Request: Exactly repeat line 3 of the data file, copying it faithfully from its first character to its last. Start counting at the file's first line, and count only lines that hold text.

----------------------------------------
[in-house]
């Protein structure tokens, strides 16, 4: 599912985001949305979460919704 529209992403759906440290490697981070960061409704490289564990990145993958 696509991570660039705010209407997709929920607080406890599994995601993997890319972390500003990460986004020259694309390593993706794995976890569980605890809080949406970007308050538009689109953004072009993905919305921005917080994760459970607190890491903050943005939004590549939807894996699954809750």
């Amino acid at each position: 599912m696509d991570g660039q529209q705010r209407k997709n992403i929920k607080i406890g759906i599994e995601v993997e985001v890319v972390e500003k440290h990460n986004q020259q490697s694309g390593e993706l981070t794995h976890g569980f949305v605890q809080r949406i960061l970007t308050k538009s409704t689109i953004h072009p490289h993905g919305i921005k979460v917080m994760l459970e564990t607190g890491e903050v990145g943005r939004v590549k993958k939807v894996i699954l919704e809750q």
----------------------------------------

């Amino acid at each position: 599912m696509d991570g660039q529209q705010r209407k997709n992403i929920k607080i406890g759906i599994e995601v993997e985001v890319v972390e500003k440290h990460n986004q020259q490697s694309g390593e993706l981070t794995h976890g569980f949305v605890q809080r949406i960061l970007t308050k538009s409704t689109i953004h072009p490289h993905g919305i921005k979460v917080m994760l459970e564990t607190g890491e903050v990145g943005r939004v590549k993958k939807v894996i699954l919704e809750q």